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Tokenization Top Of Mind For Payments Execs

Barclays held its annual Emerging Payments Forum in New York earlier this week (March 23) and following tradition, a list of top payments executives made it to the list as featured guest speakers. Among those speakers were two representatives from Visa and MasterCard who — among other topics — discussed tokenization.

Keeping in tone with common chatter across the payments industry, MasterCard’s Chief Emerging Payments Officer Ed McLaughlin presented MasterCard’s perspective on the technology and how the company implements tokenization standards across its products. This starts with ensuring consumers are protected as they move away from cards and more toward mobile options, McLaughlin said.

“We see consumers moving to device based commerce. We are getting out of the physical world where plastic card goes to a terminal and that is just an awesome opportunity for MasterCard. So, in order to enable that, when we developed the tokenization engine is the ability for every one of you that’s a MasterCard cardholder to be able to put unique MasterCard numbers in each of the devices you have,” he said.

He also elaborated on how MasterCard is managing its customer’s transaction as a way to ensure full security is achieved. Which included delving into the topic of authentication across a number of devices. What is “essential to this architecture,” he said, is that transactions are all done through the connection that can be validated by the bank’s network. This gives the bank the ability to verify the consumer is who they say they are in order to ensure a secure transaction occurs, regardless of the device used.

“When we see those transactions, we can do two very important things, one, we know precisely where and how it is supposed to be used. So, we can make it more secure. And secondly, we can use the same underlying technology, we have an EMV, that’s security technology to make every transaction unique,” he said. “So, really what we are doing is we are taking what you do with the chips on a plastic card and tokenization allows us to use all the chips on the device to do it.”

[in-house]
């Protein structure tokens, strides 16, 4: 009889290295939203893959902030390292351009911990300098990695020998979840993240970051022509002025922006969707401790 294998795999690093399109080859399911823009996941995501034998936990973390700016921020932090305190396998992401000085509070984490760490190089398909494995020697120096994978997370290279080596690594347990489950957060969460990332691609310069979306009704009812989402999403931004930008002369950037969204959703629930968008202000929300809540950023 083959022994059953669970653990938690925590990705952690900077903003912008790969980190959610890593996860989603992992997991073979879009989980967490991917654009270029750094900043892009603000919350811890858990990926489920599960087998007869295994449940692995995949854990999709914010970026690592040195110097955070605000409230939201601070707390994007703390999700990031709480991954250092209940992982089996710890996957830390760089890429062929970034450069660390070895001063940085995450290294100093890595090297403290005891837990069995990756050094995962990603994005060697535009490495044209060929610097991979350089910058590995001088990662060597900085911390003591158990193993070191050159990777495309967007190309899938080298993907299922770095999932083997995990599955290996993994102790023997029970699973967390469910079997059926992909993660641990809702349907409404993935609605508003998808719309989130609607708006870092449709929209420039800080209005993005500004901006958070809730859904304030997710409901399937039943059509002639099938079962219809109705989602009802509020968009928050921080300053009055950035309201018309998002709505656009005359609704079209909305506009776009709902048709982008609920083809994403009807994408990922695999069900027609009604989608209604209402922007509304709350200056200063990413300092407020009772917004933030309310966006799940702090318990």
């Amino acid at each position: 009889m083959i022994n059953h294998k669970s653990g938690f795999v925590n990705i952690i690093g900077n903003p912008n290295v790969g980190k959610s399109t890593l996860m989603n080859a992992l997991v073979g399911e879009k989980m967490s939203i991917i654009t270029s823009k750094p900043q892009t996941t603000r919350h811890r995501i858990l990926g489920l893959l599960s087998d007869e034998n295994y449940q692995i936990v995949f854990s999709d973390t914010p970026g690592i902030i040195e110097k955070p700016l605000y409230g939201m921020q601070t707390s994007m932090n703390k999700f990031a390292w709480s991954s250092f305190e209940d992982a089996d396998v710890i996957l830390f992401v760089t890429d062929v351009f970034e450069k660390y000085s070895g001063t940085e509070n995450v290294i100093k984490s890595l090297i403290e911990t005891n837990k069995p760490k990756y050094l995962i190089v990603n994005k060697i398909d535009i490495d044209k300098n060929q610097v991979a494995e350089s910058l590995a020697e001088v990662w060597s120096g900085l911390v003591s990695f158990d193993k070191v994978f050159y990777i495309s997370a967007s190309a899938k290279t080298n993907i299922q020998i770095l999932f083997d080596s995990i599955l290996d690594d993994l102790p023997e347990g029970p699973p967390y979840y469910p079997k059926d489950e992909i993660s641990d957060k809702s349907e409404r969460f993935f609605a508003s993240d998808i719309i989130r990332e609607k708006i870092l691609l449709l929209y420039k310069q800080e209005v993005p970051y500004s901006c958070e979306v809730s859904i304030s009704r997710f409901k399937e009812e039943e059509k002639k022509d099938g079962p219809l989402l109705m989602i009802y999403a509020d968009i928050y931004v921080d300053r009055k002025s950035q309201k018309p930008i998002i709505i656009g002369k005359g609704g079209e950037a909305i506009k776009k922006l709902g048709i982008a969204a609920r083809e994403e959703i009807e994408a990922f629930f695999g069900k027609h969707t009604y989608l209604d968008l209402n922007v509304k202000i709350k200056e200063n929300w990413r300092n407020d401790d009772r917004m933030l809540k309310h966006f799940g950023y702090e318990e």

For MasterCard, tokenization is just another way to enable other technologies the company already has in place. It allows for consumers to have an extra layer of security throughout the network’s payment ecosystem.

“It is really almost a next generation instant issuance system — to allow you to have any number of card numbers for any number of devices that you have,” he later added.

MasterCard, of course, isn’t alone in its tokenization efforts, as Visa, MasterCard and American Express have worked together to have the same standard as the payments ecosystem develops. Bill Gajda, Visa’s Global Head of Strategic Partnerships, explained a little more during Barclays’ forum about the tokenization collaboration and how it formed.

“[With tokenization] this is nothing to compete on. We’re going to grow the ecosystem. And [the other issuers] agreed and so a tokenization standard was born. … We spent a lot of time, all the networks, doing a lot of things for the first time with Apple Pay. So the reason why it wasn’t turned on internationally, immediately, is because we were doing a lot of things for the first time,” Gajda said. “We’re now launching dozens of banks a week, but there’s thousands of banks that we’ve got to turn on in the U.S., right. Now, we’ve got Samsung Pay, right, that’s the second implementation, Google not far behind. The implementation of Apple Pay in European markets, tokenization that’s got to be rolled out globally overtime.”

Speaking toward ACH, Gajda said he thinks there are some “long-term disadvantages for ACH” to replicate what’s been done at the network level. He expressed confidence that there will be innovation on both sides and said he doesn’t anticipate ACH “becoming a threat to networks.” That conversation also led more into the topic of Apple Pay.

“What keeps me up at night [is that] I’m encouraged by the fact that most innovation I see right now really does want to use our rails and innovate on the edge,” he said. “You know obviously Apple Pay [was] acknowledging with that [and] I think tokenization actually will encourage people now to innovate on the edges and use our rails, because they are scalable, they’re international; the rules have been written, etc.”

With the eventual rollout of Apple Pay, Samsung Pay and Google Pay in Europe’s markets, and eventually China, Gajda was also questioned by an analyst about his expectations for tokenization with those market additions. He indicated that Visa will be working with markets in Western Europe in April as part of their tokenization efforts, and indicated Samsung Pay would be part of its mission toward the summer. As for China, he indicated most of the logistics need to be worked through based on what the Chinese regulators decide.

“Broadly, we’re focusing on the markets where it makes sense initially, and then think about those markets because the first used case is kind of these mobile wallets at the point-of-sale. We’re looking at some of the sophisticated markets in Asia looking at Brazil as an example in Latin America,” he said.

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